Taxicab geometry

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Taxicab geometry versus Euclidean distance: In taxicab geometry all three pictured lines (red, yellow, and blue) have the same length (12) for the same route. In Euclidean geometry, the green line has length 6 \sqrt{2} \approx 8.49, and is the unique shortest path.

Taxicab geometry, considered by Hermann Minkowski in 19th century Germany, is a form of geometry in which the usual distance function or metric of Euclidean geometry is replaced by a new metric in which the distance between two points is the sum of the absolute differences of their Cartesian coordinates. The taxicab metric is also known as rectilinear distance, L1 distance or \ell_1 norm (see Lp space), city block distance, Manhattan distance, or Manhattan length, with corresponding variations in the name of the geometry.[1] The latter names allude to the grid layout of most streets on the island of Manhattan, which causes the shortest path a car could take between two intersections in the borough to have length equal to the intersections' distance in taxicab geometry.

Formal definition[edit]

The taxicab distance, d_1, between two vectors \mathbf{p}, \mathbf{q} in an n-dimensional real vector space with fixed Cartesian coordinate system, is the sum of the lengths of the projections of the line segment between the points onto the coordinate axes. More formally,

d_1(\mathbf{p}, \mathbf{q}) = \|\mathbf{p} - \mathbf{q}\|_1 = \sum_{i=1}^n |p_i-q_i|,

where (\mathbf{p}, \mathbf{q}) are vectors

\mathbf{p}=(p_1,p_2,\dots,p_n)\text{ and }\mathbf{q}=(q_1,q_2,\dots,q_n)\,

For example, in the plane, the taxicab distance between (p_1,p_2) and (q_1,q_2) is | p_1 - q_1 | + | p_2 - q_2 |.

Properties[edit]

Taxicab distance depends on the rotation of the coordinate system, but does not depend on its reflection about a coordinate axis or its translation. Taxicab geometry satisfies all of Hilbert's axioms (a formalization of Euclidean geometry) except for the side-angle-side axiom, as two triangles with equally "long" two sides and an identical angle between them are typically not congruent unless the mentioned sides happen to be parallel.

Circles in Taxicab geometry[edit]

Circles in discrete and continuous taxicab geometry

A circle is a set of points with a fixed distance, called the radius, from a point called the center. In taxicab geometry, distance is determined by a different metric than in Euclidean geometry, and the shape of circles changes as well. Taxicab circles are squares with sides oriented at a 45° angle to the coordinate axes. The image to the right shows why this is true, by showing in red the set of all points with a fixed distance from a center, shown in blue. As the size of the city blocks diminishes, the points become more numerous and become a rotated square in a continuous taxicab geometry. While each side would have length 2r using a Euclidean metric, where r is the circle's radius, its length in taxicab geometry is 2r. Thus, a circle's circumference is 8r. Thus, the value of a geometric analog to \pi is 4 in this geometry. The formula for the unit circle in taxicab geometry is |x| + |y| = 1 in Cartesian coordinates and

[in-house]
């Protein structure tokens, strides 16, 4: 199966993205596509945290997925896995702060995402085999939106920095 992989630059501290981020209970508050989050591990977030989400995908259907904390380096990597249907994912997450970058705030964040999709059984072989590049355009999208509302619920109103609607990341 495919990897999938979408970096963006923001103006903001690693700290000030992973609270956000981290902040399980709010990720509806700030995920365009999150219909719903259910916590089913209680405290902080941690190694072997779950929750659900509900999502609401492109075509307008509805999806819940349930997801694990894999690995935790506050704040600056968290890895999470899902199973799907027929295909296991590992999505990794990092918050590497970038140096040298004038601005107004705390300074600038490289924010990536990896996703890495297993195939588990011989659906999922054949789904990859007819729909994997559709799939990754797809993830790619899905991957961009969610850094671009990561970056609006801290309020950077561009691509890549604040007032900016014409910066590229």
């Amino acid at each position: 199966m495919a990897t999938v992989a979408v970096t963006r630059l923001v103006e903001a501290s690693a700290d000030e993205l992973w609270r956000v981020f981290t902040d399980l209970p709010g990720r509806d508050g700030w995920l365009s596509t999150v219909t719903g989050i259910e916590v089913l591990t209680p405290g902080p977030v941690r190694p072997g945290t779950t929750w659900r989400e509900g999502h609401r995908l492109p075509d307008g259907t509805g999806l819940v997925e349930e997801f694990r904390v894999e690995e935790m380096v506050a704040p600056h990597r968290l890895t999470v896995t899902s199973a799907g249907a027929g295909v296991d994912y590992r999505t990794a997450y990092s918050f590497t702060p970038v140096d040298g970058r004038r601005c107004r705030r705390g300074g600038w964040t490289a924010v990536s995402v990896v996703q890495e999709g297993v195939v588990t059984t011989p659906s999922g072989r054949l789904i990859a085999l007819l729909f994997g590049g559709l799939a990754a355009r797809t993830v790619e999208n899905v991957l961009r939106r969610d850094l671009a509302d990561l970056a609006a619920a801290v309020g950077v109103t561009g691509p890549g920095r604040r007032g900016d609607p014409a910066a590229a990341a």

r = \frac{1}{| \sin \theta| + |\cos\theta|}

in polar coordinates.

A circle of radius r for the Chebyshev distance (L metric) on a plane is also a square with side length 2r parallel to the coordinate axes, so planar Chebyshev distance can be viewed as equivalent by rotation and scaling to planar taxicab distance. However, this equivalence between L1 and L metrics does not generalize to higher dimensions.

Whenever each pair in a collection of these circles has a nonempty intersection, there exists an intersection point for the whole collection; therefore, the Manhattan distance forms an injective metric space.

A circle of radius 1 (using this distance) is the von Neumann neighborhood of its center.

Applications[edit]

Measures of distances in chess[edit]

In chess, the distance between squares on the chessboard for rooks is measured in Manhattan distance; kings and queens use Chebyshev distance, and bishops use the Manhattan distance (between squares of the same color) on the chessboard rotated 45 degrees, i.e., with its diagonals as coordinate axes. To reach from one square to another, only kings require the number of moves equal to the distance; rooks, queens and bishops require one or two moves (on an empty board, and assuming that the move is possible at all in the bishop's case).

Compressed sensing[edit]

In solving an underdetermined system of linear equations, the regularisation term for the parameter vector is expressed in terms of the l1-norm (taxicab geometry) of the vector.[2] This approach appears in the signal recovery framework called compressed sensing.

See also[edit]

Notes[edit]

  1. ^ Manhattan distance
  2. ^ For most large underdetermined systems of linear equations the minimal 𝓁1-norm solution is also the sparsest solution; See Donoho, David L, Communications on pure and applied mathematics, 59, 797 (2006) http://dx.doi.org/10.1002/cpa.20132

References[edit]

External links[edit]